weakley at bio.unc.edu
Fri Apr 27 07:34:33 CDT 2012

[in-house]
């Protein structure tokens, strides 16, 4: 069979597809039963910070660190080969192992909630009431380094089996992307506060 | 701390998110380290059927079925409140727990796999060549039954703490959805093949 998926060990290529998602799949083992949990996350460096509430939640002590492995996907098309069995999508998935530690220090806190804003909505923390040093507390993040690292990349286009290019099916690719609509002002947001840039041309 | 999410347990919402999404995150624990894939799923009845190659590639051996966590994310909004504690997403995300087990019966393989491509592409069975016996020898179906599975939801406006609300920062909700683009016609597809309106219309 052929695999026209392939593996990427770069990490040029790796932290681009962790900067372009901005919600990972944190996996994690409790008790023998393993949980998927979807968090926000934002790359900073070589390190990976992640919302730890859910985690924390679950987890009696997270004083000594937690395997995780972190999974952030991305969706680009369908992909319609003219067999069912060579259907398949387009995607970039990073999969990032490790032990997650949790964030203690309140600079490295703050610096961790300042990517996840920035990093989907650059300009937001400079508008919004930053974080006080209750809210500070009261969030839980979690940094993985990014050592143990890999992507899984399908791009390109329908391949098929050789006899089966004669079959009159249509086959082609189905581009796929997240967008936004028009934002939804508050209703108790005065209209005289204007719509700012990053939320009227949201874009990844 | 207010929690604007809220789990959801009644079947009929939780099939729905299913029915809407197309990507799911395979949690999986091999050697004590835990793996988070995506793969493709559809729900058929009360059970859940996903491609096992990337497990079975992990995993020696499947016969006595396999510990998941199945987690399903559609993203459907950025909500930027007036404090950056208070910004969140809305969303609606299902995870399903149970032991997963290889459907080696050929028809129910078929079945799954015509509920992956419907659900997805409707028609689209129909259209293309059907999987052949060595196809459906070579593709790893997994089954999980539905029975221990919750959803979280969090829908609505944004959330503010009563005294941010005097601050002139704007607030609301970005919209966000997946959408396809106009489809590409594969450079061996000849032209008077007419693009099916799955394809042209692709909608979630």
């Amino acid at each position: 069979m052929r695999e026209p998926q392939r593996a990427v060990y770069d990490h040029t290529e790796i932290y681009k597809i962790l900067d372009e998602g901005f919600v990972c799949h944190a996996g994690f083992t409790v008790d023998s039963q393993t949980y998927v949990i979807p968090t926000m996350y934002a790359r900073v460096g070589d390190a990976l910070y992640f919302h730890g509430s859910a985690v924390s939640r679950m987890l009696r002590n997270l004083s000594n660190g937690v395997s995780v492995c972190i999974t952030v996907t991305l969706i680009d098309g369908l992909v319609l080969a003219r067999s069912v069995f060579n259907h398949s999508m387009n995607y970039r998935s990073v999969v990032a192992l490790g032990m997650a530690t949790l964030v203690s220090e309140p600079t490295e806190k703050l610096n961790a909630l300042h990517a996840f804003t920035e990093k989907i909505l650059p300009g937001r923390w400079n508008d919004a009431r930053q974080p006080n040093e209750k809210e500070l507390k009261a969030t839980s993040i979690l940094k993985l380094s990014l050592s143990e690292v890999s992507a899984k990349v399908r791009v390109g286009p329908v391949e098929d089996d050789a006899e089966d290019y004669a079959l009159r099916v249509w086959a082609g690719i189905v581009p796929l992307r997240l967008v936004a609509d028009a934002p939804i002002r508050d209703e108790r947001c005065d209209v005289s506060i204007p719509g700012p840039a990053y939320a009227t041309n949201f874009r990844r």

This dual "habitat" and "species" approach is what has been in application in conservation inventory and planning for many decades in North America. In the early 1970s, Bob Jenkins, then VP for Science for the Nature Conservancy, developed what came to be called the "coarse filter / fine filter" approach to conservation planning. Conserve the great bulk of biodiversity via communities / ecosystems (including taxa that you don't even know about), and the rest that "require it" by one-on-one focus, such as Red Listing, or in the US listing under the Endangered Species Act. This led to the invention and implementation of the network of Natural Heritage Programs and Conservation Data Centres (called the latter in Canada and Latin America), now supported by an umbrealla organization called NatureServe (http://www.natureserve.org/). "As this network expanded to include Canada and Latin America, natural heritage programs became the recognized source for the most complete and detailed information on rare and endangered species and threatened ecosystems, relied upon by government agencies, corporations, and the conservation community alike. Today the NatureServe network includes 82 independent natural heritage programs and conservation data centers throughout the Western Hemisphere, with nearly 1,000 dedicated scientists and a collective annual budget of more than $45 million."